The Ant and the Grasshopper by W. Somerset Maugham

The Ant and the Grasshopper - W. Somerset MaughamIn The Ant and the Grasshopper by W. Somerset Maugham we have the theme of justice, trust, fear, morality, embarrassment, happiness and struggle. Taken from his Collected Short Stories collection the story is narrated in the first person by an unnamed narrator and after reading the story the reader realises that Maugham may be exploring the theme of justice or rather the lack of it. George Ramsey has worked all his life and has set aside some money to provide for his retirement. He has been diligent and astute unlike his brother Tom. However rather than being satisfied that he will have a peaceful retirement George can’t believe that Tom has inherited a half a million pounds. There is a sense that George feels as though there has been an injustice done.  It is very much the ant (George) versus the grasshopper (Tom). Just as the grasshopper made no provisions for the winter. Tom too made no provisions for his future though he still appears to have landed on his feet. The narrator’s reaction to Tom’s success in life is also interesting as it mirrors his feelings towards the ant. Whether it is insensitive of the narrator to laugh there is no disputing that he likes and supports Tom Ramsey. Something that is noticeable by the fact that the narrator attends dinners with Tom. If anything the narrator has been true throughout the story favouring the grasshopper over the ant.

It is also clear to the reader that George has struggled through life. Looking after his wife and family and at the same time making sure that he has a substantial pension to help him in retirement. Tom on the other hand has not struggled at all. He has gone from one calamity to another and has often been bailed out of trouble by George due to George’s fear of embarrassment. If anything George lives his life to a moral code while Tom on the other hand appears to live his life recklessly. It is also noticeable that Tom shows George no allegiance. His number one concern is living a good life, one that is subsidised by others. Regardless of the individual Tom’s number one concern is himself and his own happiness. He has borrowed money off not only George but others too and never paid any of the money back. To an outsider Tom might be considered to be untrustworthy. However he is charming enough that people find it easy to lend him money even though they may never get the money back. In modern terms Tom might be considered, rightly or wrongly, to be a lovable rogue or scoundrel. A man who charms people by deception yet the same people can’t help but like Tom’s character.

Tom also appears to have remarried due to the fact that his new wife is wealthy. There is no sense that he has changed his ways and has married for love. At all stages in the story the most important person in Tom’s life is Tom himself. He acts selfishly without consideration for others. However some critics may suggest that though Tom may be lax in morals he is only living his life as he wishes to live it. Something that most people would long to do. Tom is not confined or restricted to society’s views or morals. He is his own man even if he may be morally corrupt.  In reality there are also times in the story in whereby Tom is simply playing on George’s fears. Which might suggest to some that the problem lies with George and not Tom. George at any stage of the story, should he have overcome any sense of embarrassment, could have refused Tom assistance. Tom does not mind embarrassing himself in order to profit while George looks upon some of Tom’s actions as being an embarrassment to him.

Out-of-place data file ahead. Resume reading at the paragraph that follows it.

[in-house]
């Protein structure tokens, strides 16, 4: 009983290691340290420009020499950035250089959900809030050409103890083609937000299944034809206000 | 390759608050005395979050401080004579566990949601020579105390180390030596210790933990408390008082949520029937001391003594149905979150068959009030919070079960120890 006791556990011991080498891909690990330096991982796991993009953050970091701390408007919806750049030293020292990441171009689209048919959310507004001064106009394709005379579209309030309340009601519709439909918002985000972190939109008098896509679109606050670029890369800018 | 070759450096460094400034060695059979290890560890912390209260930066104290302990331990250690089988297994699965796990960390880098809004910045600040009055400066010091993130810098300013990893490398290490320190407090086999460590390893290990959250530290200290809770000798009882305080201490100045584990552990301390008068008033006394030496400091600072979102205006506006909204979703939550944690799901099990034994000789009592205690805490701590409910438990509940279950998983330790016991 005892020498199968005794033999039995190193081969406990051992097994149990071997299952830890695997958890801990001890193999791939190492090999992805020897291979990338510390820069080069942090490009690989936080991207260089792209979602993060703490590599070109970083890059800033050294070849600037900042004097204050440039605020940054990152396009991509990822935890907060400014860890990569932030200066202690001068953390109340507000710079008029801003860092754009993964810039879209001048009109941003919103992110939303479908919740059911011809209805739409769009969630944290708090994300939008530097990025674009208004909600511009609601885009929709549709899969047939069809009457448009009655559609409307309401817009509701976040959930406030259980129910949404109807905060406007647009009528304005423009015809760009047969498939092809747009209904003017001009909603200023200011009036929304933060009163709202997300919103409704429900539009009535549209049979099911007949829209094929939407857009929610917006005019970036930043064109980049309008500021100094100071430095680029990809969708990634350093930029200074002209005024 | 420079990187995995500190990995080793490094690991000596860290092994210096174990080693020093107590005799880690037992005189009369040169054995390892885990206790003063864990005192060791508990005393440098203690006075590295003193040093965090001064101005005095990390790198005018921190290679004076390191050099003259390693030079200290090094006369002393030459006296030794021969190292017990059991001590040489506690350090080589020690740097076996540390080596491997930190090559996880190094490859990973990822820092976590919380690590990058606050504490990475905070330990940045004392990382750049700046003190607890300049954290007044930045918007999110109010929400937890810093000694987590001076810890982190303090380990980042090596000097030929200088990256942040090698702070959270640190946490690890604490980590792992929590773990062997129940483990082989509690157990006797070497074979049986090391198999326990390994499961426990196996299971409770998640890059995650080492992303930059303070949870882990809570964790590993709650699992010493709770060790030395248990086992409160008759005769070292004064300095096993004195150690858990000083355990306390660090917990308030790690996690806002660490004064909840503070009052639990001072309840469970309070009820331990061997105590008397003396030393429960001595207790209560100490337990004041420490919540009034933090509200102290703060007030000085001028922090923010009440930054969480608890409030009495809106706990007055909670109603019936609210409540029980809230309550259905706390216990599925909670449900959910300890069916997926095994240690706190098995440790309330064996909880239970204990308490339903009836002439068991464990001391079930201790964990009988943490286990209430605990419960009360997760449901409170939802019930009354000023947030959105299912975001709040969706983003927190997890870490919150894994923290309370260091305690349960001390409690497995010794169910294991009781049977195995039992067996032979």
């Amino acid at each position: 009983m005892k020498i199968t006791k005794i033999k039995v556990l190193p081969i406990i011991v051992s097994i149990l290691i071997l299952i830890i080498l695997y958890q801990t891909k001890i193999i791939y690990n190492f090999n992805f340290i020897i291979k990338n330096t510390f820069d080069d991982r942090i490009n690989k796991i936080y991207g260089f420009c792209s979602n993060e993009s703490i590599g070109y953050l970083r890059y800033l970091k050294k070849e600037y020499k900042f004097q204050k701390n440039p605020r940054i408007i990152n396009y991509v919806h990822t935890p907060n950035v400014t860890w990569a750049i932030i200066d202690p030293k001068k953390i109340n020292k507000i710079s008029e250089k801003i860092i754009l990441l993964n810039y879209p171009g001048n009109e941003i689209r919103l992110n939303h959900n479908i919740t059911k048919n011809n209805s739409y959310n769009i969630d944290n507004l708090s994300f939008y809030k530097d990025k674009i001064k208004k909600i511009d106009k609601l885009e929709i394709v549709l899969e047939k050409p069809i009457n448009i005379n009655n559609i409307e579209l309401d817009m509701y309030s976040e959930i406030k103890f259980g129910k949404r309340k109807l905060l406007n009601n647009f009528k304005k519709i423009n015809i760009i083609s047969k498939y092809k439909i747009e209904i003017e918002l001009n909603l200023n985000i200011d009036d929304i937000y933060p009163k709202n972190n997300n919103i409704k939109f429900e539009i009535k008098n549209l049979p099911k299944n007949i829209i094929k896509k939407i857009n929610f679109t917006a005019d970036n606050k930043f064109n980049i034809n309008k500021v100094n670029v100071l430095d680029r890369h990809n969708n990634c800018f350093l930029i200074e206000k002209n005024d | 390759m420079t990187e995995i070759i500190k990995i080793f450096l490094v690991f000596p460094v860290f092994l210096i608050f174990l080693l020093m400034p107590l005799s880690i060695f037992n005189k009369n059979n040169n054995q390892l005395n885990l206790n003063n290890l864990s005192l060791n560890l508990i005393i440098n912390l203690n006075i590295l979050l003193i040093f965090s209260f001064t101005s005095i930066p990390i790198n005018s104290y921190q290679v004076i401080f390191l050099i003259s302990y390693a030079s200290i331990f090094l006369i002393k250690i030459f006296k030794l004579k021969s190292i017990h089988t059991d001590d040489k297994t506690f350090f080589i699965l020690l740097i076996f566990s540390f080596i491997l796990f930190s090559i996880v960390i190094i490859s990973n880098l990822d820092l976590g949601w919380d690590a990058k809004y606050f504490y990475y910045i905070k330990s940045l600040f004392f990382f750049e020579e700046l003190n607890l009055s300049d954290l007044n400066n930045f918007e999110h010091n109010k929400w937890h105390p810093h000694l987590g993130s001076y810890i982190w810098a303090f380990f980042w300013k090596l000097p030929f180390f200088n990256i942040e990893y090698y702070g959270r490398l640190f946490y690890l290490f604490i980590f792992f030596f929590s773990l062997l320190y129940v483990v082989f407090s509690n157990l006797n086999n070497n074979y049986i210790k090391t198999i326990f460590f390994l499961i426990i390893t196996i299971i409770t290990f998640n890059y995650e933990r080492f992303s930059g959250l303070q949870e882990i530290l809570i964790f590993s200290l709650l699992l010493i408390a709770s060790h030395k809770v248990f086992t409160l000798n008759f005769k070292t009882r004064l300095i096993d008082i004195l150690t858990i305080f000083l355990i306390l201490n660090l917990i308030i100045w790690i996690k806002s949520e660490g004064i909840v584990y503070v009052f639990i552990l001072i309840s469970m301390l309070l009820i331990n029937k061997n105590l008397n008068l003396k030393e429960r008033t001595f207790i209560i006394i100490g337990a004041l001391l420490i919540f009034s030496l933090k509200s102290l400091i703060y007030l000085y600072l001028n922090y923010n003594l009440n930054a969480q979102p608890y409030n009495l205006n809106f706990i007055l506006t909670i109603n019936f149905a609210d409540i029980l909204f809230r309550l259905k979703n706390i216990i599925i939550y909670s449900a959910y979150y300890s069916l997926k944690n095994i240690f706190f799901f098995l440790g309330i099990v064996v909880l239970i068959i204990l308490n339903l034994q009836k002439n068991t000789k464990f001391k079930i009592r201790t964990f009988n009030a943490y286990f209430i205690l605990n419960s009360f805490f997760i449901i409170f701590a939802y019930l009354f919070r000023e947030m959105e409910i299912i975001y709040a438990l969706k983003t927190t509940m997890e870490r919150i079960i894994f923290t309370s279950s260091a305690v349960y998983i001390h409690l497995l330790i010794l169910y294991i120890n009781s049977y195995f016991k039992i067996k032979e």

There is also no doubting that the happiest character in the story is Tom. Not only because he has inherited half a million pounds but because he has lived his life as he wants to. Even if that life has been at the expense of others. It is also ironic that though Tom has made no significant contribution to society he at the end of the story is the most successful of all the characters. That is if success is gauged by monetary worth. Which appears to be how George evaluates success. Something that becomes clear to the reader when George discusses with the narrator how much money he will have when he retires. This may be important as it suggests that both George and Tom have one thing in common. A love for money. Though money is a necessity in life both men are also aware of its power and its ability to influence others. George may feel as though he will be placed on a pedestal by others when he retires due to the fact that he has set aside so much money while Tom is obviously aware of the power of money. He has used money, other people’s money, to get what he wants in life.

Cite Post
McManus, Dermot. "The Ant and the Grasshopper by W. Somerset Maugham." The Sitting Bee. The Sitting Bee, 15 Jun. 2017. Web.


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